Magazine article Drug Topics

Treatment of Cancer-Related Anemia to Call for Fewer Doses

Magazine article Drug Topics

Treatment of Cancer-Related Anemia to Call for Fewer Doses

Article excerpt

HOSPITAL PRACTICE

A streamlined new treatment for chemotherapy-induced anemia in patients with nonmyeloid malignancies has just won marketing approval from the Food & Drug Administration. Last year, the FDA OK'd the agent for use in anemia related to chronic renal failure.

Aranesp (darbepoetin alfa, Amgen) is a recombinant erythropoietic protein that requires fewer injections than standard treatment. In fact, managing anemia with darbepoetin alfa may involve a single dose of drug per chemotherapy cycle. That is, patients can now receive darbepoetin alfa once every three or four weeks-- compared with once a week with epoetin alfa (Procrit, Ortho Biotech), the conventional therapy.

The new drug apparently works equally well correcting the chronic anemia of cancer in patients not receiving chemotherapy-which afflicts some 400,000 Americans-- researchers noted at the annual meeting of the recent American Society of Clinical Oncology in Orlando, Fla. As yet there is no approved treatment for the chronic anemia of cancer itself.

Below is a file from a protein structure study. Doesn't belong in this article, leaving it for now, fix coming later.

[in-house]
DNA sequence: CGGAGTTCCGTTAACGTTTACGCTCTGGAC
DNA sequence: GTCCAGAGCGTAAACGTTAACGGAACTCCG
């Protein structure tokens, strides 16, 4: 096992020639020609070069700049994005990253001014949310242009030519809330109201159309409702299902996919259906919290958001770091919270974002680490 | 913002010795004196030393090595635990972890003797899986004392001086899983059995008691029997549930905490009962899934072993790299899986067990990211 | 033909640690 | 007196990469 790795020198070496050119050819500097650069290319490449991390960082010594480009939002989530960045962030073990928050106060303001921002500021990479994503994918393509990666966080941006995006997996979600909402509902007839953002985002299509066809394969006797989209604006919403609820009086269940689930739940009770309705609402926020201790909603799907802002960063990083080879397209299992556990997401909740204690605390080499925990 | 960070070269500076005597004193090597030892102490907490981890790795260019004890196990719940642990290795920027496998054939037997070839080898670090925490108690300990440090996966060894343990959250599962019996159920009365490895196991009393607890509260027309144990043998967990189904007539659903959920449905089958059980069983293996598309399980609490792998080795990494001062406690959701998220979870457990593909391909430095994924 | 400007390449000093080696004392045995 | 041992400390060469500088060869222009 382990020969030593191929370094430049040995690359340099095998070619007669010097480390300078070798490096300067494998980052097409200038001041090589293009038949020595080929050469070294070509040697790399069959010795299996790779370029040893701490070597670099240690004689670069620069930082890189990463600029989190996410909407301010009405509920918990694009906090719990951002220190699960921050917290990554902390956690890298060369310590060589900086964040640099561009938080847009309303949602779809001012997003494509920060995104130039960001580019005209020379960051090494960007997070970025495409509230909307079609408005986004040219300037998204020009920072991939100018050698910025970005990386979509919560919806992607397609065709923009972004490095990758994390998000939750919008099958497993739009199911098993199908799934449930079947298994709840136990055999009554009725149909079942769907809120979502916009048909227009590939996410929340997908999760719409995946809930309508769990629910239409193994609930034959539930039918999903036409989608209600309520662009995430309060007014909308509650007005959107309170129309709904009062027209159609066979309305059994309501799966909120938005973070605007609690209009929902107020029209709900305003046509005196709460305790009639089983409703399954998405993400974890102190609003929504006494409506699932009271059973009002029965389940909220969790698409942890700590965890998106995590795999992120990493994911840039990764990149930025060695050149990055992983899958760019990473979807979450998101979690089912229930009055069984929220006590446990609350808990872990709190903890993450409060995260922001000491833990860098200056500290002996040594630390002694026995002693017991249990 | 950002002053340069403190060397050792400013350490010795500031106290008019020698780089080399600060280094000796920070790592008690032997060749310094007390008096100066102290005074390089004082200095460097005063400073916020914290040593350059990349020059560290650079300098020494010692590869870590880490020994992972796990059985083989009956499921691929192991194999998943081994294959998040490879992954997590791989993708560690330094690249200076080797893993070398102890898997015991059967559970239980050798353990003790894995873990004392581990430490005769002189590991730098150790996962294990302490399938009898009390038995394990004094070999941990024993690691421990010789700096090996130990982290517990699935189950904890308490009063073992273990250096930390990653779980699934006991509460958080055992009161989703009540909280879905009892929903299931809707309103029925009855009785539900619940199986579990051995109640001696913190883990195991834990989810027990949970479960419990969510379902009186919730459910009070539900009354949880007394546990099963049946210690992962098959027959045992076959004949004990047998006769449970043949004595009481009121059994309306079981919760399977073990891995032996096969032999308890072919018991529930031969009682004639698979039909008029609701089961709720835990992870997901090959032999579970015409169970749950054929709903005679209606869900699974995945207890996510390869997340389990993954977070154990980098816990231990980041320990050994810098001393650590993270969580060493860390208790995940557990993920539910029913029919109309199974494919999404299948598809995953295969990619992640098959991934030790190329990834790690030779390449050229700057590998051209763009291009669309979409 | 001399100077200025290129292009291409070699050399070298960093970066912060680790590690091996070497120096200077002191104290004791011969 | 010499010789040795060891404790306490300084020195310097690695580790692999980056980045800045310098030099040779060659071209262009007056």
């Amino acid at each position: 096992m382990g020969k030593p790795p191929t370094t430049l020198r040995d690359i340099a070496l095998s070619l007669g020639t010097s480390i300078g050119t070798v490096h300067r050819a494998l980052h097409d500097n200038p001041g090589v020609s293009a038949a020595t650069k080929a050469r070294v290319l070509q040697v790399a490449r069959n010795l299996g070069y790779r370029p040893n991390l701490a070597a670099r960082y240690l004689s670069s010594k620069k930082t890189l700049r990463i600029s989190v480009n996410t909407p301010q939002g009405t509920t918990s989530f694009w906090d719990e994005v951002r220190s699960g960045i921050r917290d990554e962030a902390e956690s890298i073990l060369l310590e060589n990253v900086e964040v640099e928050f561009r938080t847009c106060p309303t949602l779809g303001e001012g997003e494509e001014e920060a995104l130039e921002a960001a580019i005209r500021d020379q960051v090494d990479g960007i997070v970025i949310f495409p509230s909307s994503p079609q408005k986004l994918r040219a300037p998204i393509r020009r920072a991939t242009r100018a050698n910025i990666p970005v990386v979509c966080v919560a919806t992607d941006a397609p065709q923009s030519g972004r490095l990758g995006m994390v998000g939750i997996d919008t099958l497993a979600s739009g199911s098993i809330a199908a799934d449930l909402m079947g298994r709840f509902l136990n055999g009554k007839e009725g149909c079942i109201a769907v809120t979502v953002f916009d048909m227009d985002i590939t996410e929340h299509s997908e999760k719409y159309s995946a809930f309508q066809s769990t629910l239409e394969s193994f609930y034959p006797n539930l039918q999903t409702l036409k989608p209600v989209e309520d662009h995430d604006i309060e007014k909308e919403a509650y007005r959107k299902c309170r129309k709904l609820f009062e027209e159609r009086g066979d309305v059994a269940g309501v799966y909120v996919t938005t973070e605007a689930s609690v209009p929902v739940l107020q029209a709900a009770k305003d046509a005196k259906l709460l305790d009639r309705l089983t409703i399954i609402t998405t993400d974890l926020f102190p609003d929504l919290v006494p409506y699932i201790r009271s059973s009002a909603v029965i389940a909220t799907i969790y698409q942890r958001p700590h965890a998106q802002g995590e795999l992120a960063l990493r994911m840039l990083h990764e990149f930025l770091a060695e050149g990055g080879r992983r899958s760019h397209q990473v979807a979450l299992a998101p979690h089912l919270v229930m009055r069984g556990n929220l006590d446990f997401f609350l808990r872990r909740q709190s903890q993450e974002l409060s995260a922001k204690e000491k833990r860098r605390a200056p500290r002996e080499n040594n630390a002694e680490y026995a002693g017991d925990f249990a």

Scientists showed that an adjustment in the amino acid structure of the original compound-adding two new glycosylation sites-makes longer treatment intervals feasible, extending darbepoetin alfa's half-life at least three times beyond that of epoetin alfa.

"The improved design enables clinicians to administer the new compound one-third less often than conventional therapy for the same therapeutic effect," explained lead researcher John A. Glaspy, M.D., M.P.H., director of the Bowyer Oncology Outpatient Clinic and associate chief of the division of hematology and oncology, UCLA School of Medicine. "With conventional therapy, usually some 50% to 60% of patients respond," he said. But the median time to response is 10 weeks. "The average duration of erythropoietic therapy in this setting is about 18 weeks-[not good for patients] who remain symptomatic for much of the treatment duration, and many do not respond at all."

Glaspy's new data, from a 12-week study involving 122 anemic patients, showed that those who received darbepoetin alfa in a four-week loading dose followed by an eight-week much lower maintenance dose had a substantial increase in hemoglobin. "In fact, after only four weeks of treatment, it was 80% greater than in those receiving Procrit," he emphasized. Further, this phase III study showed that after 12 weeks, less than 50% of patients responded to epoetin therapy, compared with more than 60% treated with the new drug-- even when the epoetin dosage was increased to try to stimulate an adequate response.

"Should our results be confirmed in large, rigorous, controlled studies," Glaspy added in an interview, "the new paradigm could entirely change the treatment of anemia in cancer patients. …

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